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This content is selected and controlled by WebMD's editorial staff and is brought to you by Starkey Hearing Technologies

Hearing loss can have a big impact on your life, from your work to your relationships and emotional well-being. For many people, hearing aids can greatly help, especially if you choose the right ones and get help adjusting to them. Here's what you need to know about these devices.

How Hearing Aids Help

A hearing aid is an electronic device designed to improve your hearing. Small enough to wear in or behind your ear, they make some sounds louder. They may help you to hear better when it's quiet and when it's noisy.

Batteries power the hearing aid's electronics.

  • A microphone picks up sound around you.
  • An amplifier makes the sound louder.
  • A receiver sends these amplified sounds into your ear.

Not everyone with hearing loss can benefit from hearing aids. But only 1 in 5 people who could have an improvement actually wear them. Most of the time, they’re for people who have damage to their inner ear or the nerve that links the ear with the brain, called sensorineural hearing loss. The damage can come from:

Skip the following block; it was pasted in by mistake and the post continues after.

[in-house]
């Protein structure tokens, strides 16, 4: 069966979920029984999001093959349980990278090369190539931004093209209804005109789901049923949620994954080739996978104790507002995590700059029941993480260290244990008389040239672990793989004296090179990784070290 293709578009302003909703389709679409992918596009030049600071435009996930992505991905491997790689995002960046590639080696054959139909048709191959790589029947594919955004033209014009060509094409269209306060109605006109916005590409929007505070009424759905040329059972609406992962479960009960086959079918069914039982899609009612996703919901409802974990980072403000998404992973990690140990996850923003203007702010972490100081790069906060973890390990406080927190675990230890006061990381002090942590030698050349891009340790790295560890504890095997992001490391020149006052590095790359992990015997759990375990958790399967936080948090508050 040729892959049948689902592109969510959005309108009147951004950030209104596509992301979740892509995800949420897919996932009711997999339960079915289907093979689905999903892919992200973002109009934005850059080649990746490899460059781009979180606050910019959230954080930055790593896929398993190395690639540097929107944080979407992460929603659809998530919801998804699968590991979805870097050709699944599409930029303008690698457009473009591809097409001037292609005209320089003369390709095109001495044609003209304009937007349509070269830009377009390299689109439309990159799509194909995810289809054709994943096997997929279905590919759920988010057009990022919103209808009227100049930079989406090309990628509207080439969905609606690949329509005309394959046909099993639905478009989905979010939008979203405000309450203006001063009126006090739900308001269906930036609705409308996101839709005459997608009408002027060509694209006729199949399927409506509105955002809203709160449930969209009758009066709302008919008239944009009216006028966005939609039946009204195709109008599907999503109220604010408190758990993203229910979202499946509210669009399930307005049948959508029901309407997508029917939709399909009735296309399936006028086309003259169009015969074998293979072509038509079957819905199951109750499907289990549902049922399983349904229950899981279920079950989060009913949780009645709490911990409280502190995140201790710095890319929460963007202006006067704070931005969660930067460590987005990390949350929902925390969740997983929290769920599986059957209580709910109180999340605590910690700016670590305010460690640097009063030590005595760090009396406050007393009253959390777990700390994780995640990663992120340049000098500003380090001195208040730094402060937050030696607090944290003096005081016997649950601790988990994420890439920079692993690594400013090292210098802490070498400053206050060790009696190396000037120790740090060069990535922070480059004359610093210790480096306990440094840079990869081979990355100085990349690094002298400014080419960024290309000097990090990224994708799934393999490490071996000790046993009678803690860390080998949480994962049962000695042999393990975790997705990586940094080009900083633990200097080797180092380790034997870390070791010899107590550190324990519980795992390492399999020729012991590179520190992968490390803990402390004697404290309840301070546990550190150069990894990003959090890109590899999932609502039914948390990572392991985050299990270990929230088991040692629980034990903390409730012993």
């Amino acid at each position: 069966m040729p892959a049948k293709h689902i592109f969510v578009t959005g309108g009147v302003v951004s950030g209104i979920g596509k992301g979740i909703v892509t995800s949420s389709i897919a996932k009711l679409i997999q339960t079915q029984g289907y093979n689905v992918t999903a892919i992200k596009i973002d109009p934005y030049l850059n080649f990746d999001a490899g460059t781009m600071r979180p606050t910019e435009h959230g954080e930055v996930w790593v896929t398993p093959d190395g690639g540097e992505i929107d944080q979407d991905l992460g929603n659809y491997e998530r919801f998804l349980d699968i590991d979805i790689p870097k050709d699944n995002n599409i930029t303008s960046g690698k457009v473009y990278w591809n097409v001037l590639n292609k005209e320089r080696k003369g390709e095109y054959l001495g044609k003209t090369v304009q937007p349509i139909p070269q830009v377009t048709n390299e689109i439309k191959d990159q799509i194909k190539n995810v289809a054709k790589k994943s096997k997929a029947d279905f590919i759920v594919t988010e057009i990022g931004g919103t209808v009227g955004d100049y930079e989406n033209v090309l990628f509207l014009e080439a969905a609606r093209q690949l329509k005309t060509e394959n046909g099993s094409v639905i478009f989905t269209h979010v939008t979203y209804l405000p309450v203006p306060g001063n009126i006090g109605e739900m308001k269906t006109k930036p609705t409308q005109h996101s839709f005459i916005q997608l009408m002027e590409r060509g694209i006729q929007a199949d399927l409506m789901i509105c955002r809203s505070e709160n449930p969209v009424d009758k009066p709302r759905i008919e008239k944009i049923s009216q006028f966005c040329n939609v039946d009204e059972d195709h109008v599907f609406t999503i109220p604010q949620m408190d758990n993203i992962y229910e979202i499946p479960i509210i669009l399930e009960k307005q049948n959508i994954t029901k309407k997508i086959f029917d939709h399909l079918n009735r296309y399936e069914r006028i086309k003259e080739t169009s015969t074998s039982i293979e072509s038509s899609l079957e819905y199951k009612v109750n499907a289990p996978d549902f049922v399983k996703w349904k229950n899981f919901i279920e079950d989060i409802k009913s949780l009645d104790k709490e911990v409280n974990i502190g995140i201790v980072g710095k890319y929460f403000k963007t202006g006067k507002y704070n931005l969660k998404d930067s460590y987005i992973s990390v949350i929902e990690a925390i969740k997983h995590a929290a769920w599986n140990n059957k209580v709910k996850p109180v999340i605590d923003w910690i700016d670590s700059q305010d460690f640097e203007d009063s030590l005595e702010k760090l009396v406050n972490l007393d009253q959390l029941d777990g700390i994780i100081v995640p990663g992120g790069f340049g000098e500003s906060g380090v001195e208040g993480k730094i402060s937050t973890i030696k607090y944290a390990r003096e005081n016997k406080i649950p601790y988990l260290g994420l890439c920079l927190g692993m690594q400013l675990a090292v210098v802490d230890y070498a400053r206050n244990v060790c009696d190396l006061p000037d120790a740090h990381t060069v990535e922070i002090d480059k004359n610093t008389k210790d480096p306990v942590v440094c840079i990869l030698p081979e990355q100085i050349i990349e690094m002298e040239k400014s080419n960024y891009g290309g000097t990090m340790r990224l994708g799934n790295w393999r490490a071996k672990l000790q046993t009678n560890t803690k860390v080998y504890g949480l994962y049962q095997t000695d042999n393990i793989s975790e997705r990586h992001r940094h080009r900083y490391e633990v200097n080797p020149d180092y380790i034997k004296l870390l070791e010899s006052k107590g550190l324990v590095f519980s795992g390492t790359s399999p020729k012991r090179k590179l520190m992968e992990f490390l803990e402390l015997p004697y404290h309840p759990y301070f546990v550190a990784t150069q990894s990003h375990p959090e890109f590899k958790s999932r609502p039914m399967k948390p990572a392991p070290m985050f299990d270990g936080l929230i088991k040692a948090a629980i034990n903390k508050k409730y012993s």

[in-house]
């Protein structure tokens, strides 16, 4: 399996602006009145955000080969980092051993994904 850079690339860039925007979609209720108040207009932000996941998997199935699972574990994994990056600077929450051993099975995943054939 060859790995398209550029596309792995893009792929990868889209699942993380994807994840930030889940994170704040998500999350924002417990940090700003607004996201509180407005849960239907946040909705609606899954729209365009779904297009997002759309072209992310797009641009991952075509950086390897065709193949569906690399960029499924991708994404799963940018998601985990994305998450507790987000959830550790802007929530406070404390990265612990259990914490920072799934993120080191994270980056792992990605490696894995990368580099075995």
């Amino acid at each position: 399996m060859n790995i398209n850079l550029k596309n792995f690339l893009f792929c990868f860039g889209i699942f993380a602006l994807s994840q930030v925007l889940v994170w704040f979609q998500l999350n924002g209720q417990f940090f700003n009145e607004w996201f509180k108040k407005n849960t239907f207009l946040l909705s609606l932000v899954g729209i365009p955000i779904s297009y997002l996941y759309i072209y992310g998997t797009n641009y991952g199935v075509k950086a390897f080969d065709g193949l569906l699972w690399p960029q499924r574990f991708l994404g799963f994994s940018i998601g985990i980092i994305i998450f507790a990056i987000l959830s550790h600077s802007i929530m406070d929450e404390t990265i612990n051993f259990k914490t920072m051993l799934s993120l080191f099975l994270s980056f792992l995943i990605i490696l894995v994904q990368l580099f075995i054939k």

• Disease
  • Aging
  • Loud noises
  • Medications

Hearing loss that’s due to problems with the ear canal, eardrum, or middle ear is called conductive hearing loss. Most of the time, surgery or other medical help can improve or correct it. But those options aren’t right for everyone. If you have an open ear canal and a relatively normal external ear, a hearing aid may help with this type of hearing loss.

Some people are born without an external ear or ear canal, which means they can’t use a typical hearing aid. Instead, they may be able to use a device that sends sound to the inner ear through the bone of their skull.

Are you having trouble hearing?